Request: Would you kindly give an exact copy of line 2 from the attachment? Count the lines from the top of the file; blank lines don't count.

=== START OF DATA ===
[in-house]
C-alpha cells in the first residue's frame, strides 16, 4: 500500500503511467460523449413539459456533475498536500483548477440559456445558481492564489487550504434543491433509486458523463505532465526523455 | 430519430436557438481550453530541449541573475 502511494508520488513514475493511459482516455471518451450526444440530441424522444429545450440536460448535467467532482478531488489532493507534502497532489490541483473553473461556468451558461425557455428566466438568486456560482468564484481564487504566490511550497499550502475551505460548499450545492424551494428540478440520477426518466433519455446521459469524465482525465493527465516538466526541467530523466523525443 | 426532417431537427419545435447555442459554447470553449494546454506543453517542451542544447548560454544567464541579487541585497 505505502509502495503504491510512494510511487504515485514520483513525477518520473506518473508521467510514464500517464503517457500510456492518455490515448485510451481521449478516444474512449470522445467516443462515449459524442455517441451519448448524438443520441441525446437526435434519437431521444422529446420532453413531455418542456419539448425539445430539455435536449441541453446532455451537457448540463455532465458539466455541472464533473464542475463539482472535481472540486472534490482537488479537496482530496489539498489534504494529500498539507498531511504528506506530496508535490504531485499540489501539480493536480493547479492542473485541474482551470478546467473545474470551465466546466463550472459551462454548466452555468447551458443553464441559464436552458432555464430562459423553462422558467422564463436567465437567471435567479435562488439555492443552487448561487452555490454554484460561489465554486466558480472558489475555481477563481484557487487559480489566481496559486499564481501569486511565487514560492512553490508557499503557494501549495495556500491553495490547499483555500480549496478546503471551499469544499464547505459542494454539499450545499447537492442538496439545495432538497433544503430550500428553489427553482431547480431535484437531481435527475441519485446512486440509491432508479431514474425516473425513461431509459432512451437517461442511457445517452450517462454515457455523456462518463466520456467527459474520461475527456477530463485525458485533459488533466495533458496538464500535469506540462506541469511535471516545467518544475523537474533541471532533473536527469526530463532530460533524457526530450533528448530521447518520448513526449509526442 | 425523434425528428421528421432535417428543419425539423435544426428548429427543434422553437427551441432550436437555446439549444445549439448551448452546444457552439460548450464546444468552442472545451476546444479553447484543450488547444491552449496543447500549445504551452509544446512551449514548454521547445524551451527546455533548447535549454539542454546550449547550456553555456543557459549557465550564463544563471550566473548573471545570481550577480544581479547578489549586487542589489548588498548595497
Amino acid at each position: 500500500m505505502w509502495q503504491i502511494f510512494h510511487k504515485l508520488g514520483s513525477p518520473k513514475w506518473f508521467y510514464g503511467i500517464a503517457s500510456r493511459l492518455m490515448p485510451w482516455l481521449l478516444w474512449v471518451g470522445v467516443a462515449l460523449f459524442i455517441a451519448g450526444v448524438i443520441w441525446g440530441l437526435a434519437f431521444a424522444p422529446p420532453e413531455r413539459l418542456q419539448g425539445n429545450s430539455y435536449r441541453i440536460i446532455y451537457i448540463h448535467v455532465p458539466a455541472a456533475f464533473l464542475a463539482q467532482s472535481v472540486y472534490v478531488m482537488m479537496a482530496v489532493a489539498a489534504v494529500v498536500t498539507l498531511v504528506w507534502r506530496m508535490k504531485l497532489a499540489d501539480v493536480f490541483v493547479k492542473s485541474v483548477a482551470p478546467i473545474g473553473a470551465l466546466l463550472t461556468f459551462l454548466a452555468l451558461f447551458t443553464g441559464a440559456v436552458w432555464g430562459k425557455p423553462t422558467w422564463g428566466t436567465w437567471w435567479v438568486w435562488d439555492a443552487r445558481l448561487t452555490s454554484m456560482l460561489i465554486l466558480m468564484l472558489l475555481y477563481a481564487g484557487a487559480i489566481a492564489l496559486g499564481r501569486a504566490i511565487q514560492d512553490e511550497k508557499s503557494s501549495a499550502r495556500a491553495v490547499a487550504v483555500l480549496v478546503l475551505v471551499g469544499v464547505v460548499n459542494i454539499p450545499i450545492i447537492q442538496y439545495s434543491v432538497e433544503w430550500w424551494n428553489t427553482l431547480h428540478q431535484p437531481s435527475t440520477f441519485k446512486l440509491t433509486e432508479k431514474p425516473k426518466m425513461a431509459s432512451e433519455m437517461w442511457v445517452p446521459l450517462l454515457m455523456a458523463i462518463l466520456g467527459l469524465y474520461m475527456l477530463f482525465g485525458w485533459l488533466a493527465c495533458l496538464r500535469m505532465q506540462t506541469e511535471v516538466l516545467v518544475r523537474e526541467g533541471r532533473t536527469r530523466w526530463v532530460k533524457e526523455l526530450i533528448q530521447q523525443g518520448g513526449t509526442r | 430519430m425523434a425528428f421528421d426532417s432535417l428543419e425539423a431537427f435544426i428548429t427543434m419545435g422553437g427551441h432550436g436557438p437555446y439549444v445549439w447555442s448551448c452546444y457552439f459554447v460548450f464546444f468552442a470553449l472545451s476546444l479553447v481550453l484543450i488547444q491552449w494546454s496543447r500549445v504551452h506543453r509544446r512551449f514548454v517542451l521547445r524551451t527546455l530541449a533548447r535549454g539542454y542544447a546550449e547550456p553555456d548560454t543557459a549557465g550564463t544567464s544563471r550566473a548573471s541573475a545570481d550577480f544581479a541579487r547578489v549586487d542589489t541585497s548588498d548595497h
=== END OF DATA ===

C-alpha cells in the first residue's frame, strides 16, 4: 500500500503511467460523449413539459456533475498536500483548477440559456445558481492564489487550504434543491433509486458523463505532465526523455 | 430519430436557438481550453530541449541573475 502511494508520488513514475493511459482516455471518451450526444440530441424522444429545450440536460448535467467532482478531488489532493507534502497532489490541483473553473461556468451558461425557455428566466438568486456560482468564484481564487504566490511550497499550502475551505460548499450545492424551494428540478440520477426518466433519455446521459469524465482525465493527465516538466526541467530523466523525443 | 426532417431537427419545435447555442459554447470553449494546454506543453517542451542544447548560454544567464541579487541585497 505505502509502495503504491510512494510511487504515485514520483513525477518520473506518473508521467510514464500517464503517457500510456492518455490515448485510451481521449478516444474512449470522445467516443462515449459524442455517441451519448448524438443520441441525446437526435434519437431521444422529446420532453413531455418542456419539448425539445430539455435536449441541453446532455451537457448540463455532465458539466455541472464533473464542475463539482472535481472540486472534490482537488479537496482530496489539498489534504494529500498539507498531511504528506506530496508535490504531485499540489501539480493536480493547479492542473485541474482551470478546467473545474470551465466546466463550472459551462454548466452555468447551458443553464441559464436552458432555464430562459423553462422558467422564463436567465437567471435567479435562488439555492443552487448561487452555490454554484460561489465554486466558480472558489475555481477563481484557487487559480489566481496559486499564481501569486511565487514560492512553490508557499503557494501549495495556500491553495490547499483555500480549496478546503471551499469544499464547505459542494454539499450545499447537492442538496439545495432538497433544503430550500428553489427553482431547480431535484437531481435527475441519485446512486440509491432508479431514474425516473425513461431509459432512451437517461442511457445517452450517462454515457455523456462518463466520456467527459474520461475527456477530463485525458485533459488533466495533458496538464500535469506540462506541469511535471516545467518544475523537474533541471532533473536527469526530463532530460533524457526530450533528448530521447518520448513526449509526442 | 425523434425528428421528421432535417428543419425539423435544426428548429427543434422553437427551441432550436437555446439549444445549439448551448452546444457552439460548450464546444468552442472545451476546444479553447484543450488547444491552449496543447500549445504551452509544446512551449514548454521547445524551451527546455533548447535549454539542454546550449547550456553555456543557459549557465550564463544563471550566473548573471545570481550577480544581479547578489549586487542589489548588498548595497